Antennas for APs

Unanswered Question
Jul 29th, 2008

I've been using different antennas for my Cisco APs 1242.

I use non-Cisco antennas shaped like smoke detectors in drop down tiles.

Now I only use the right side, but is it possible to use 2 of the same kind for diversity?

or can I use some rubber duck antennas for diversity?

I have this problem too.
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scottmac Tue, 07/29/2008 - 13:25

Non-Cisco antennas are ok electrically, changing from Cisco antennas may put the whole system in legal jeopardy in some regions.

In the USA, if you are using antennas that are substantially identically to the antennas that Cisco used when they submitted the overall system for FCC type approval, you're OK.

If you re-engineer the system (like adding amplifiers, power dividers, etc) then, technically, you should have the system re-certified to meet federally approved specs.

One or two antennas are OK, they should both be functionally identically (like two 2.2dBi ducks, or sectors, or yagis, or dishes ... but not one of one kind and one of another).

Yes, you can use rubber ducks for diversity, as above, they should be substantially the same type and spec for optimal functionality.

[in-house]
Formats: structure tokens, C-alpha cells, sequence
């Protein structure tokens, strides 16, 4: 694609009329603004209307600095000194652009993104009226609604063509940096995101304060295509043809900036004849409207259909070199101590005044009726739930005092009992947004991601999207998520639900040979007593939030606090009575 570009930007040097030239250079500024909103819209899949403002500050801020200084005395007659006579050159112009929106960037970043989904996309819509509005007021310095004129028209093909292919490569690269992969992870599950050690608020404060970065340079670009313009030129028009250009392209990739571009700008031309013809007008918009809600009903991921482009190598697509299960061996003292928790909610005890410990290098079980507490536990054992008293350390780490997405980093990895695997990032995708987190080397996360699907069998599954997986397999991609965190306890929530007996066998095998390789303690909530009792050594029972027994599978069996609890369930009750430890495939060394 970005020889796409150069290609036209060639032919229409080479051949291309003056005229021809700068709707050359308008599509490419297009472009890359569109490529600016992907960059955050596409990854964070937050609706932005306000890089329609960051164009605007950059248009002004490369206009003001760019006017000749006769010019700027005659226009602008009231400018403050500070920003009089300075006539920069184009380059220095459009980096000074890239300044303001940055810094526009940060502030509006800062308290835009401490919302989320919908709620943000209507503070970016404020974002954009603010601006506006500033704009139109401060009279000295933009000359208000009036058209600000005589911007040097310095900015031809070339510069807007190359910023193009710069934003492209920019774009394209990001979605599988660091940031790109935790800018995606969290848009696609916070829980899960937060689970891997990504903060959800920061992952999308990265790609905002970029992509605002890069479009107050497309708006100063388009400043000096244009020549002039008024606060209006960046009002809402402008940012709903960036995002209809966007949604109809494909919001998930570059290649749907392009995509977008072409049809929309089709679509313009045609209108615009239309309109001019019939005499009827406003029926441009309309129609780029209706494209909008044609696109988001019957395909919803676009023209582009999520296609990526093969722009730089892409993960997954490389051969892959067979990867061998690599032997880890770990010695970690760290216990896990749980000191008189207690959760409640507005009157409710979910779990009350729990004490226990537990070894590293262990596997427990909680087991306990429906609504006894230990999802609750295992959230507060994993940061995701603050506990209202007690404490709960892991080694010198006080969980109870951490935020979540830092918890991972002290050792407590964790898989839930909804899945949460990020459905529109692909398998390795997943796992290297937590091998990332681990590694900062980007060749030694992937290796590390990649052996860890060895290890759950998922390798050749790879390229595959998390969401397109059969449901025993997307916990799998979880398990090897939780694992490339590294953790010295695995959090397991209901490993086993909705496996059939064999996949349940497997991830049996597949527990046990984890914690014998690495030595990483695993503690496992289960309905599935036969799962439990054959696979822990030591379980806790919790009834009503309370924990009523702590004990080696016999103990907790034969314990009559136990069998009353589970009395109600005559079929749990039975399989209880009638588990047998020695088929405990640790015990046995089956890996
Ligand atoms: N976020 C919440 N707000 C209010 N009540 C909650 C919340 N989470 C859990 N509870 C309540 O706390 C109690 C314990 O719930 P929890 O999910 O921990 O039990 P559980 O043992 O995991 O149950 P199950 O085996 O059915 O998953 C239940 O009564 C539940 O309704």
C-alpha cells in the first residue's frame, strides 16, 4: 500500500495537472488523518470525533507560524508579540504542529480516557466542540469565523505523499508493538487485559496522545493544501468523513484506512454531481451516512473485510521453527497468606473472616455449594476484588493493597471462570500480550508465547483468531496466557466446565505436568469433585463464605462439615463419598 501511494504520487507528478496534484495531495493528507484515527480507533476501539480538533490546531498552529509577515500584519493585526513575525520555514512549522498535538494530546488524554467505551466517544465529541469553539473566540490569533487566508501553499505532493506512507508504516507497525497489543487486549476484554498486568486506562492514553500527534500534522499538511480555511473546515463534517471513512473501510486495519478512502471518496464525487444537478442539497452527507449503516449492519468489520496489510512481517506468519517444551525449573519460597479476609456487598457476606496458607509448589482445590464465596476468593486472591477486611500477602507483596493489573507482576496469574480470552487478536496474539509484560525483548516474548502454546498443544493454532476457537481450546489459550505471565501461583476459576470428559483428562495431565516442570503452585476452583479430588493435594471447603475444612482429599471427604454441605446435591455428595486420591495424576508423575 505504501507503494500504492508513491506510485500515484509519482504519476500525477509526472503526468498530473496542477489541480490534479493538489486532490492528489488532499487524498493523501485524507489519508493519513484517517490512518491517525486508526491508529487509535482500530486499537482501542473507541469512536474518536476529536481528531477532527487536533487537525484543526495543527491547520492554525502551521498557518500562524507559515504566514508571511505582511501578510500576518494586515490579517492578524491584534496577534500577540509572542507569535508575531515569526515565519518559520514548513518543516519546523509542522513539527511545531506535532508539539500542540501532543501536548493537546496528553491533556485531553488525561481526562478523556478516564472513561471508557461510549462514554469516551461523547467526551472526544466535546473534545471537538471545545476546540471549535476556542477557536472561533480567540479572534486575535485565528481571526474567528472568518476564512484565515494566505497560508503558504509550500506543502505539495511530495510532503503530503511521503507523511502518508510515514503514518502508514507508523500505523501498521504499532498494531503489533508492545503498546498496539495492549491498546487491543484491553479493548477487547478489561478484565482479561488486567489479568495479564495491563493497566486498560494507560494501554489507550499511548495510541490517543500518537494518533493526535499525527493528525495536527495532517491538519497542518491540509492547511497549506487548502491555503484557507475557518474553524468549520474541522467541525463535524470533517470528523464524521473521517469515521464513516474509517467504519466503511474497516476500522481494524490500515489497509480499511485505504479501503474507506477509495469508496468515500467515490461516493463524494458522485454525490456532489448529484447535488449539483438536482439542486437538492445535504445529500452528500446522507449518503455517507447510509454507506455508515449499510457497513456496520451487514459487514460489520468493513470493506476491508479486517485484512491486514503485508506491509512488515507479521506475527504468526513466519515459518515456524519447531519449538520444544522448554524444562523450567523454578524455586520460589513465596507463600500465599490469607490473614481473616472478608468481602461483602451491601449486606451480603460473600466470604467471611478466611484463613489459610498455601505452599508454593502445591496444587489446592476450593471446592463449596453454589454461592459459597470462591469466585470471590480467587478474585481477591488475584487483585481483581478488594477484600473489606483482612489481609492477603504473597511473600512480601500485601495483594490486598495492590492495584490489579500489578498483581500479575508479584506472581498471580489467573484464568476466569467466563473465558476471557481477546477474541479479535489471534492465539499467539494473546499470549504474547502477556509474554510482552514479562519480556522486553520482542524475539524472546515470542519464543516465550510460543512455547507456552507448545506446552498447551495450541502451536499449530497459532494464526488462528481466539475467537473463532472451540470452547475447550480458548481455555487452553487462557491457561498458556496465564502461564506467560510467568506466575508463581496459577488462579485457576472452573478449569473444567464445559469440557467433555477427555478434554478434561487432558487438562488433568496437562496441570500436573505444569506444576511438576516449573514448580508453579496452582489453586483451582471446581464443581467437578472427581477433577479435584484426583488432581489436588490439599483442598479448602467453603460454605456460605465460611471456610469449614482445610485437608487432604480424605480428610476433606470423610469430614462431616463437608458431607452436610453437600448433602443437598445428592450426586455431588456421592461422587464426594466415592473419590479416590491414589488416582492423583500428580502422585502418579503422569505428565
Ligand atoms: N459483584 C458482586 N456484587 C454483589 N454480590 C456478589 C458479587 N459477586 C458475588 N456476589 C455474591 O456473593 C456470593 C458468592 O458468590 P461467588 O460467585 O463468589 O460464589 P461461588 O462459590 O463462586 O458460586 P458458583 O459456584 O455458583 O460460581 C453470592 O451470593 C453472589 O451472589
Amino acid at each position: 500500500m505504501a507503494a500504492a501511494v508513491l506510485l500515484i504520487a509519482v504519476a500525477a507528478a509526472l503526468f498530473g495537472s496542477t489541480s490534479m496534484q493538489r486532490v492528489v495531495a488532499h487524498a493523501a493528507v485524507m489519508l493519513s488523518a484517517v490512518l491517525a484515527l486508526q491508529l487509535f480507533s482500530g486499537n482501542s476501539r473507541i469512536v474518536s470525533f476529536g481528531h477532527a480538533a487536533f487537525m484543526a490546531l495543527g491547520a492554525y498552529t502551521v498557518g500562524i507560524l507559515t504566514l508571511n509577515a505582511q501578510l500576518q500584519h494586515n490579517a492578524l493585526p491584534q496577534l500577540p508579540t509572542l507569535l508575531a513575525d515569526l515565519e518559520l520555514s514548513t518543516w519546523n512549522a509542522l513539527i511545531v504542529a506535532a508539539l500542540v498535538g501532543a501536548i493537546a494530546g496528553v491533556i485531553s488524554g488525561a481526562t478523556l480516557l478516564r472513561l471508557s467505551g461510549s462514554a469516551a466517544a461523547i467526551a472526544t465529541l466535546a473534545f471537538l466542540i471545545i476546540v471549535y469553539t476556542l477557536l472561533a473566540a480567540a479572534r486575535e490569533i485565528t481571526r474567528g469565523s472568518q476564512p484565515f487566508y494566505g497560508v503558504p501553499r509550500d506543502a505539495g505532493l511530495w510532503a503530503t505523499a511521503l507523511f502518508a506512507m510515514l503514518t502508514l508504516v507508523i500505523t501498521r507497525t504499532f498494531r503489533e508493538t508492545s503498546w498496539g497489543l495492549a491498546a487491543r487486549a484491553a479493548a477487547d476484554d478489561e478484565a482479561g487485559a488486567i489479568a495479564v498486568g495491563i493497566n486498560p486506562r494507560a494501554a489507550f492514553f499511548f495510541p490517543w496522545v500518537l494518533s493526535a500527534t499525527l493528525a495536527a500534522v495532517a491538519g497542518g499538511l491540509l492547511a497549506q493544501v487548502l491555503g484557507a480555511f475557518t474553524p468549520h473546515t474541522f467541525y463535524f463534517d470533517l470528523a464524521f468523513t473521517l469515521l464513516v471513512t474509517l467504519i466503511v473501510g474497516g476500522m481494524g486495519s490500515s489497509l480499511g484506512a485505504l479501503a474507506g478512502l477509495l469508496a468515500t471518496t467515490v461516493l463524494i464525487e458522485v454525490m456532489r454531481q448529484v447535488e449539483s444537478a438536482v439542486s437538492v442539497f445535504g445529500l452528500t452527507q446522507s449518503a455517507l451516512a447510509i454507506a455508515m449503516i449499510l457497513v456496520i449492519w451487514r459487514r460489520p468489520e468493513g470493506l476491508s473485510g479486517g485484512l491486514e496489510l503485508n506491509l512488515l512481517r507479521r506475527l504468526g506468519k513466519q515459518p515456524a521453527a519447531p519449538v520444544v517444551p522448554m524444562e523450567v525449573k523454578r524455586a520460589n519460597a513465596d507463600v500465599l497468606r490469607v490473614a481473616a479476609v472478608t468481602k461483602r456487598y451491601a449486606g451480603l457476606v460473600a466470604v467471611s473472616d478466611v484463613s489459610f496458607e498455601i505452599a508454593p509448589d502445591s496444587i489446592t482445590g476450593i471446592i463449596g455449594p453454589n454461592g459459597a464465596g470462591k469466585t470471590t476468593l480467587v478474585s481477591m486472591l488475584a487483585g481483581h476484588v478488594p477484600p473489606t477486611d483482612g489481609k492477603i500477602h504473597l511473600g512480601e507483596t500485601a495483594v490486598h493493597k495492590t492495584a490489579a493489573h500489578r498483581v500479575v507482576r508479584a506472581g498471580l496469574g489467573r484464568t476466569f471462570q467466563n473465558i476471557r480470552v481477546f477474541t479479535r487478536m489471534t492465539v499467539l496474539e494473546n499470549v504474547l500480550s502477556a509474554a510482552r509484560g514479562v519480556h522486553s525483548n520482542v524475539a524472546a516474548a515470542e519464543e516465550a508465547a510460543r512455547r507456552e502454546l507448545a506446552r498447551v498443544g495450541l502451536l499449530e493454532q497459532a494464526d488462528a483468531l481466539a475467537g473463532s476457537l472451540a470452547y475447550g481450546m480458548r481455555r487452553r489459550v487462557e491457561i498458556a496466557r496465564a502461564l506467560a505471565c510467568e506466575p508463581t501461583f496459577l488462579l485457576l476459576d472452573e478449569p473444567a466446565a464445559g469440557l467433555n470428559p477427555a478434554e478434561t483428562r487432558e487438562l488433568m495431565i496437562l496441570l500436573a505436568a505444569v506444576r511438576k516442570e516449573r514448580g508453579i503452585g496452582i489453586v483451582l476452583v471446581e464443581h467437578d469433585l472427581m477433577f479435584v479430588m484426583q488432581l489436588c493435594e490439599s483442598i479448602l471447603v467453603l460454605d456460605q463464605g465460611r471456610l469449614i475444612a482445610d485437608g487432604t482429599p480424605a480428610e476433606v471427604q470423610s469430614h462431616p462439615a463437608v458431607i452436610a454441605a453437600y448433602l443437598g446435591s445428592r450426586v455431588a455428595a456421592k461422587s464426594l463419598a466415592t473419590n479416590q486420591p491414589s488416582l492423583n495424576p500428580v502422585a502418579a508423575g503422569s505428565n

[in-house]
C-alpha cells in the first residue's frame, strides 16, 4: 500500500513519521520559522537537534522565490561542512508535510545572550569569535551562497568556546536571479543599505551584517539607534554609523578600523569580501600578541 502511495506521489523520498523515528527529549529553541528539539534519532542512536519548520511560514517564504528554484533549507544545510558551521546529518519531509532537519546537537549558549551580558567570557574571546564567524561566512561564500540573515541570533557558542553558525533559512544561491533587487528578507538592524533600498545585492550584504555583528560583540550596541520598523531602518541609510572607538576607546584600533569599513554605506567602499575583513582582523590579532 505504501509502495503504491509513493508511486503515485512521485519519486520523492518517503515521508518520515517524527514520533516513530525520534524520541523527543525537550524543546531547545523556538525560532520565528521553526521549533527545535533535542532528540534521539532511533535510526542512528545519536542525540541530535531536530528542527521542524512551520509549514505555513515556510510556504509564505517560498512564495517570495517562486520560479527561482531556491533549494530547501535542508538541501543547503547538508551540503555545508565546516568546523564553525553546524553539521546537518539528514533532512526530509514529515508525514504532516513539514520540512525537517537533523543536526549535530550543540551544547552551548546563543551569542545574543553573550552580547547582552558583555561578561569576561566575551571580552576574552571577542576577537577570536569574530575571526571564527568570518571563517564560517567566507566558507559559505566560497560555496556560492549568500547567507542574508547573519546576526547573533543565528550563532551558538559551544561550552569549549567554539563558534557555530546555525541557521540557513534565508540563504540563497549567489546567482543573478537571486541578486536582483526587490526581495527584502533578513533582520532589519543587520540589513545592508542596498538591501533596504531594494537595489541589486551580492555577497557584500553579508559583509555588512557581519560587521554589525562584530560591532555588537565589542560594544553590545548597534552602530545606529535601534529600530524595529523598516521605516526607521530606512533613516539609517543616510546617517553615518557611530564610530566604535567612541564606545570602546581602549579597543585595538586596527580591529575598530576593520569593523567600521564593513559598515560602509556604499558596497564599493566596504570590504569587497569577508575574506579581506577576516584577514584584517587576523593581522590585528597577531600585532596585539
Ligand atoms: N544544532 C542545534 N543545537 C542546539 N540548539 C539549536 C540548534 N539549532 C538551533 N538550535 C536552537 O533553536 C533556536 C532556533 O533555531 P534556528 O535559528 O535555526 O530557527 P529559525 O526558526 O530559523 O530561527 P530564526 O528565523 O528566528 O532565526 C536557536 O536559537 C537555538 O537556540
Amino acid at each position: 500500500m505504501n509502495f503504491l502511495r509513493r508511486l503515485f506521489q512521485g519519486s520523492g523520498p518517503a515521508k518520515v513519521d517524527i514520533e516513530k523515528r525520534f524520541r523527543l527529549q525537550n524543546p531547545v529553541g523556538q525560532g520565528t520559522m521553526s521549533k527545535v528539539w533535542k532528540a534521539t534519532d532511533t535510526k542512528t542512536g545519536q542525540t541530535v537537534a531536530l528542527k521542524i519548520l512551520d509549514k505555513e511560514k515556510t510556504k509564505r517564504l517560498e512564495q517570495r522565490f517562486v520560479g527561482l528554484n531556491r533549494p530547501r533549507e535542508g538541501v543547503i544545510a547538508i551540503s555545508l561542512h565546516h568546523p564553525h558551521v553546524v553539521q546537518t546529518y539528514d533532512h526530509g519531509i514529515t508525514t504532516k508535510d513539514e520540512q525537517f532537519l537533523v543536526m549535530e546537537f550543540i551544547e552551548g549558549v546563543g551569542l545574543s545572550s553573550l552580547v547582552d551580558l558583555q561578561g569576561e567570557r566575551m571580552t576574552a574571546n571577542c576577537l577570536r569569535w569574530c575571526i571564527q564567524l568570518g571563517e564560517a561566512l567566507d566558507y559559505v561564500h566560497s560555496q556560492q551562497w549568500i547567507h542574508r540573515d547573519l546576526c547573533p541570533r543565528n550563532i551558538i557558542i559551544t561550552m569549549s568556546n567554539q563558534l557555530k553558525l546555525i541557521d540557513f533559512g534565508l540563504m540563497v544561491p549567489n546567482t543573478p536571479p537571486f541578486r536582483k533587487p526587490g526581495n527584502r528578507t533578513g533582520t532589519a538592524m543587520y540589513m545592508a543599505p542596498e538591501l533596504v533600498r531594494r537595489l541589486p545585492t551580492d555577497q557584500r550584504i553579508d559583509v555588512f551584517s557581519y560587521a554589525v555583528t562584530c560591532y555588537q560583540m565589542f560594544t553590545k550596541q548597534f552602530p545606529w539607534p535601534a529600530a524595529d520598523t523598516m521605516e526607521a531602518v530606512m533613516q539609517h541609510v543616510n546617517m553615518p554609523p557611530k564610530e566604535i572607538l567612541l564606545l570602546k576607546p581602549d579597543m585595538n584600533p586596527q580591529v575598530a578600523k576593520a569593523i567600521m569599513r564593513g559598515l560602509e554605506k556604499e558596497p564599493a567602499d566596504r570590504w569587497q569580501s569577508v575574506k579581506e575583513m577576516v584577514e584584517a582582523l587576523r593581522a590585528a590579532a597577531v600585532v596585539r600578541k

Good Luck


mano.hernandez Wed, 08/06/2008 - 07:10

Well, this is for the U.S., I was just wondering what would be better overall.

Say if I had an 8db antenna from Hyperlink Technologies would be fine.

I am trying to fix some issues where clients drop, but then reconnect.

scottmac Wed, 08/06/2008 - 16:32

I'd love to be able to tell you that you can do that and everything would be OK. However, it's frequently just not that simple.

You see, adding passive gain (more dB at the antenna) means they have to get that gain from somewhere ... that "somewhere" is the shape of the signal.

When you get more gain from (what appears to be) an omni-directional (360 degrees lateral) antenna, the only place to redirect that exta energy from is the top and bottom of the radiated (former) sphere.

That means for some angle vertically, there is a shadow. Higher gain antennas tend to be sky shooters ... i.e., the pattern is not completely lateral (like a lighthouse).

You need to look at (understand, compare ...) the pattern and how it will fit your environment. That should be coupled and verified with a follow-up site survey to ensure the coverage is what you expected.

It is possible that your issue is noise/interference ... beefing up the gain on the antenna has as much chance of breaking ot more as it does fixing it.

Or it could be as simple as just moving the antenna a few inches (or a few feet, or a few meters).

There's no way to blind guess this; you need to at least light up Netstumbler ( it's free) and then verify your signal strengths and noise characteristics in your work areas.

Good Luck



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